6 Again. Forms of contraries, according to the being which they have in matter, are contrary: hence they exclude one another. But according as they are in the intellect they are not contrary: in fact one contrary is the intelligible ratio of the other, since one is understood through the other. Consequently they have not a material being in the intellect. Therefore the intellect is not composed of matter and form.

7 Further. Matter does not receive a fresh form except by movement or change. But the intellect is not moved through receiving forms; rather is it perfected, and is at rest, while understanding, whereas its understanding is hindered by movement. Consequently forms are not received by the intellect as by matter or a material thing. Wherefore it is clear that intelligent substances are immaterial as well as incorporeal.

Notes It is cheering, and obvious, to note that your intellect is perfected the more you learn of forms.

8 Hence Dionysius says (Div. Nom. iv.): On account of the rays of the divine goodness all intellectual substances are subsistent, and are known to be both incorporeal and immaterial.

September 3, 2016 | 15 Comments

Internet Guidelines From The Rule Of St Benedict — Guest Post by Bob Kurland


The prophet shows that, for the sake of silence, we are to abstain even from good talk. If this be so, how much more needful is it that we refrain from evil words, on account of the penalty of the sin…

The fourth degree of humility is, that, if hard and distasteful things are commanded, nay, even though injuries are inflicted, he accept them with patience and even temper, and not grow weary or give up…

The eleventh degree of humility is, that, when a monk speaketh, he speak gently and without laughter, humbly and with gravity, with few and sensible words, and that he be not loud of voice, as it is written: “The wise man is known by the fewness of his words.”

—St. Benedict of Nursia, The Rule of St. Benedict, Chapters 6 and 7.

In 2005 I became an Oblate of the Order of St. Benedict. This is a “third order” composed of lay people; one of the requirements to be an oblate is that one studies and follows The Rule of St. Benedict, as it might apply to a non-monastic contemporary situation. Other requirements are laid out in more detail elsewhere. For this post, I’d like to focus on those aspects of The Rule that might apply to behavior on the internet.

A bit of biography and a mea culpa (said in all seriousness) is in order. In my younger days I had a temper and an inability to take criticism. Moreover, I did not suffer fools gladly, but used all the resources of native wit to embarrass them and show them as foolish. Along came the internet, and I served for a while as moderator for the Magis Faith and Reason Facebook webpage. The snarky and vicious comments of evangelical atheists disturbed me greatly. (I recall one comment made by a particularly vicious female on her web page, announcing the new Magis Facebook page: “fresh meat, guys. Let’s go kill them.”) My blood pressure and pulse rate would rise, my stomach would churn, when I read slanderous, nasty, irrational comments about the Church, the Magis Institute and my own articles. So I got out of that kitchen. (“If you can’t take the heat….”)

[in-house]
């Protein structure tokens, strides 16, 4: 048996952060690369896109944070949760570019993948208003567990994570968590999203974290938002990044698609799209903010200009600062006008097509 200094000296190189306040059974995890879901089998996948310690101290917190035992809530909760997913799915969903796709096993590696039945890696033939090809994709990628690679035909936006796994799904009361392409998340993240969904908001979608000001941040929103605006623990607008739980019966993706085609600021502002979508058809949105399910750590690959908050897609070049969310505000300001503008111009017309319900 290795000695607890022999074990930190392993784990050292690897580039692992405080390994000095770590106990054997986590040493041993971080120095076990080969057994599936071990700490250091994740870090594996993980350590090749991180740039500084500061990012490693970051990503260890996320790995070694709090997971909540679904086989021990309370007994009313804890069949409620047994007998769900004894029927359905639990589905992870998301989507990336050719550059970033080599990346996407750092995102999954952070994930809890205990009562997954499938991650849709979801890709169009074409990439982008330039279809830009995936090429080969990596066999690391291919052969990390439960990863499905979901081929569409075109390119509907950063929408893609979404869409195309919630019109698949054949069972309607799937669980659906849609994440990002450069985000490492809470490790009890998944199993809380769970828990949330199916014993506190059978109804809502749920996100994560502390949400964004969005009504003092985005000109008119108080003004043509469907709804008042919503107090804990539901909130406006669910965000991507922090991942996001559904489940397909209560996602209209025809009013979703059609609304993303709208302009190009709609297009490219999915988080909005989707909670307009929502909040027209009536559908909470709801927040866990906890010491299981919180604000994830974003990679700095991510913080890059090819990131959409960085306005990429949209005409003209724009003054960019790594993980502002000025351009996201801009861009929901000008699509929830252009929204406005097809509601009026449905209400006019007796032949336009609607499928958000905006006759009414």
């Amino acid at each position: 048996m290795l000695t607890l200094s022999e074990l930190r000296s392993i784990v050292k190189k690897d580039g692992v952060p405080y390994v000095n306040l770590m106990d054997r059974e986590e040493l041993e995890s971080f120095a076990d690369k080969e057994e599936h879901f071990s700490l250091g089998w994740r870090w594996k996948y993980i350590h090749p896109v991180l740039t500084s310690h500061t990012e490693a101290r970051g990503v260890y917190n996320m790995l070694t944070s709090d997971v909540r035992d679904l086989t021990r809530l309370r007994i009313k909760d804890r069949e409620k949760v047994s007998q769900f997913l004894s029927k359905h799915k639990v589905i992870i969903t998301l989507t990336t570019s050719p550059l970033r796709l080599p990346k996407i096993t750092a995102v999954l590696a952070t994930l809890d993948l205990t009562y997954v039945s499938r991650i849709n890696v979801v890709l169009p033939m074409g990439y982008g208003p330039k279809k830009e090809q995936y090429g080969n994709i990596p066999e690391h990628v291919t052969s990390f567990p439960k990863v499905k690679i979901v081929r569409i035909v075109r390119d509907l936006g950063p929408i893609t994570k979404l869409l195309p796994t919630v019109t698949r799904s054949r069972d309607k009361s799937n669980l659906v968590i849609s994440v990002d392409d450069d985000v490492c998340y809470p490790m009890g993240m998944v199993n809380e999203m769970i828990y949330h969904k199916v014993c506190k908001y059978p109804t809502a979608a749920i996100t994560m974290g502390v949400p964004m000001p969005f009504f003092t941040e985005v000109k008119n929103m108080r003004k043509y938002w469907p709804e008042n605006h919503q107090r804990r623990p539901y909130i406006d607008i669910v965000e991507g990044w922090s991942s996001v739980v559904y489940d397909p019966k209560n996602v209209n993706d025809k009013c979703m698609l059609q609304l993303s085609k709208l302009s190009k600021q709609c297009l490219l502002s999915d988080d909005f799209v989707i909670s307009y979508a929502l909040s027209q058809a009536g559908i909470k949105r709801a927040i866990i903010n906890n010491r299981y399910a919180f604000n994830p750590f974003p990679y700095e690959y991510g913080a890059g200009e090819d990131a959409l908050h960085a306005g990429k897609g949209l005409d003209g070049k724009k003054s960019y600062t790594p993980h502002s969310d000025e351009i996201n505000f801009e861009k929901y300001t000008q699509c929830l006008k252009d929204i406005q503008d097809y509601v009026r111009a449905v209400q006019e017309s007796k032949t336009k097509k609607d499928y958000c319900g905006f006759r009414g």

This was a few years after I had become a Benedictine Oblate, but although I had studied the rules, I had not really taken them to heart. It was only after mentoring prison inmates who were learning to be Benedictine Oblates and seeing how they use The Rule in reacting to unjust treatment, that I began to see that The Rule had to be a way of life, not just an object of study. When the next occasion came to apply The Rule I was, if not altogether ready, more prepared.

Several weeks ago Ben Butera was kind enough to review my third ebook Science versus the Church—Truth Cannot Contradict Truth, in a post, “Four Big Bangs?” A commentator, “Anonymous”, lambasted the book, or rather Chapter 4, in which I discussed the Church’s dogma of Creatio ex Nihilo, creation of the universe by God from nothing, and several cosmological theories about the beginning (or non-beginning) of the universe. In that chapter I tried to follow the proposition set forth in the preface of my book:

That is the theme of this book: nothing that we know about the world from empirically verified scientific theories conflicts with Catholic teaching. Where there does appear to be a conflict, it arises from theories that are not verified by observation and that, in most cases, can never be so tested. As in many cosmology theories, theories about how (and whether) the universe came to be are untestable and lie in the domain of what might be best termed “mathematical metaphysics.” In short, there is no war between science and the Church.